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# How to calculate reward to risk ratio?

stock Y has a beta of 1.5 and an expected return of 17%, stock Z has a beta of 8 and an expected return of 10.5%. If the risk free rate is 5.5% and the market risk premium is 7.5%, are these stocks correctly priced?

Using the information from question 1, what would the risk free rate have to be for the two stocks to be priced correctly?

### 5 Answers

- 1 decade agoFavorite Answer
Solution: We need to calculate the equilibrium rates of return on the two stocks and compare them with the expected rates of return of the respective stocks. A stock would be undervalued if the expected return exceeds the equilibrium rate of return and vice versa. Now, the equilibrium rate of return for a stock is given by the following equation:

ri=rf+bi(rm-rf) where ri is the equilibrium rate of return on stock 'i', bi is its beta coefficient, rf is the risk-free rate, and rm is the market expected rate of return. Now, the equilibrium rates of return on stocks Y and Z would be as follows:

ry=.o55+1.5(.13-.055)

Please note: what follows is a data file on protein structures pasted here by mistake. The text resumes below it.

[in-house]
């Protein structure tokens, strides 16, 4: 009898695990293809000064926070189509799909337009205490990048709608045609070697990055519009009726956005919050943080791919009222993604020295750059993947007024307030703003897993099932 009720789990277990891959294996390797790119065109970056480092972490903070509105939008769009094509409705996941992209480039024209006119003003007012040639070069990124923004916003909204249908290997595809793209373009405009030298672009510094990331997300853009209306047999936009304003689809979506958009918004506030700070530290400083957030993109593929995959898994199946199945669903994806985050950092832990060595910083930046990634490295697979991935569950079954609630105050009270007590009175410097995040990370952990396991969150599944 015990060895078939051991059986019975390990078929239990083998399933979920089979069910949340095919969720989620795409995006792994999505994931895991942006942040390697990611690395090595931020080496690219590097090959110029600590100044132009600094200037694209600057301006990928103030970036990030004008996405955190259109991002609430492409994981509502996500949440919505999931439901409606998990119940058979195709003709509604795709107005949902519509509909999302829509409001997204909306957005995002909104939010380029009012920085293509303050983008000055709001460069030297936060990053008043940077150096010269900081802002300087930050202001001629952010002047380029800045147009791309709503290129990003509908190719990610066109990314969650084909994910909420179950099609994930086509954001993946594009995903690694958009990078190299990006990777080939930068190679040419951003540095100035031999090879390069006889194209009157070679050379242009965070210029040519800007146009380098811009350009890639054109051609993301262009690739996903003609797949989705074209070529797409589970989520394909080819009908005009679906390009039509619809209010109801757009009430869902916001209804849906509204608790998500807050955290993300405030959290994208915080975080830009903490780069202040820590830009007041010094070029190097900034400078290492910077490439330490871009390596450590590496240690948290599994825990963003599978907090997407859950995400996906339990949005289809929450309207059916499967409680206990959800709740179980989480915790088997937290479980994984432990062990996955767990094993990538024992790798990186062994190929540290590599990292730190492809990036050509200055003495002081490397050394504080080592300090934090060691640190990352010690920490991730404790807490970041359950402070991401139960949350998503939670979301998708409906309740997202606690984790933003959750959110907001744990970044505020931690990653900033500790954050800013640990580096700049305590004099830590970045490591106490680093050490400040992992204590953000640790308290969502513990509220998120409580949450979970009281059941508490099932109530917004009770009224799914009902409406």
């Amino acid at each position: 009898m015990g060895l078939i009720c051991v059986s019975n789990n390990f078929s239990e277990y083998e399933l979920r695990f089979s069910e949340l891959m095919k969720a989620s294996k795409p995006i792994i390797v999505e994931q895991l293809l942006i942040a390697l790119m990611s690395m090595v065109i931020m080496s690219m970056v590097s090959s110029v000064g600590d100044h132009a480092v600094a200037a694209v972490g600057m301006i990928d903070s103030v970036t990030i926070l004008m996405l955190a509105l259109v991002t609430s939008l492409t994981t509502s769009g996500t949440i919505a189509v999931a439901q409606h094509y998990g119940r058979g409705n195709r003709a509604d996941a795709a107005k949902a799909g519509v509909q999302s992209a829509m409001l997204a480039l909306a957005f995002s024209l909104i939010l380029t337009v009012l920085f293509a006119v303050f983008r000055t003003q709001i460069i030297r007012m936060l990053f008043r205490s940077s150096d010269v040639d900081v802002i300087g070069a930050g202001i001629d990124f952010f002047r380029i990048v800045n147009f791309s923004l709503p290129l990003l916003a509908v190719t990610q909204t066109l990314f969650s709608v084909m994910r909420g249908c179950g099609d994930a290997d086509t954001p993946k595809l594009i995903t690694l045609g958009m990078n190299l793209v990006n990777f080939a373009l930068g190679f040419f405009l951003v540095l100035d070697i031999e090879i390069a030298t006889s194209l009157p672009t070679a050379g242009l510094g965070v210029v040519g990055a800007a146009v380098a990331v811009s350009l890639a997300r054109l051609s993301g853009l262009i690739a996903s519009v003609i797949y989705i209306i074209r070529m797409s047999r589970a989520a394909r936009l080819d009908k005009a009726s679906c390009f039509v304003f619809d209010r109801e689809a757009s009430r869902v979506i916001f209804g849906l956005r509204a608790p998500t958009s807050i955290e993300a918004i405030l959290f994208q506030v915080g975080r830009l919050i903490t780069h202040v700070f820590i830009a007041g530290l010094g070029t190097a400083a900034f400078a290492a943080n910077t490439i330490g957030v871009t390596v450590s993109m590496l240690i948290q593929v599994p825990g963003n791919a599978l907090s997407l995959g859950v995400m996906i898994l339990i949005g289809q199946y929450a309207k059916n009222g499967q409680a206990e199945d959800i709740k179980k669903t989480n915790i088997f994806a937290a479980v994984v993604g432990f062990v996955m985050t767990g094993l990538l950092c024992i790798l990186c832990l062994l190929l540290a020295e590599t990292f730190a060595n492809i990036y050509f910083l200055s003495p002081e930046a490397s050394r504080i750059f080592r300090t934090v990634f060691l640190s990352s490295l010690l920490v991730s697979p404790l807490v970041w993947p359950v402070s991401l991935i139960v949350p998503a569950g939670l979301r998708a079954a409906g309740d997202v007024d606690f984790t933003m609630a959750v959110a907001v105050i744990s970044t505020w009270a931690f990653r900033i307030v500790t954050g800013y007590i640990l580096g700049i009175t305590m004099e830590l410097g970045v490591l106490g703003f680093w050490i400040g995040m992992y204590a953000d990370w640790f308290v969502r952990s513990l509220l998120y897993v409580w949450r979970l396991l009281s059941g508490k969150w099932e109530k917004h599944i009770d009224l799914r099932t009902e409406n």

=.055+.1125 = .1675 < exp return of .17; hence, undervalued

rz=.055+8.0(.13-.055)

= .055+.600 + .655 > exp return of 10.5, hence, overvalued.

The rm value in the above equations is the sum of market risk premium and the risk free rate i.e., .o75+.055=.13

The second part of the question needs a second look by the asker.

- Anonymous6 years ago
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RE:

How to calculate reward to risk ratio?

stock Y has a beta of 1.5 and an expected return of 17%, stock Z has a beta of 8 and an expected return of 10.5%. If the risk free rate is 5.5% and the market risk premium is 7.5%, are these stocks correctly priced?

Using the information from question 1, what would the risk free rate have to be...

Source(s): calculate reward risk ratio: https://tr.im/ufbkX - Anonymous5 years ago
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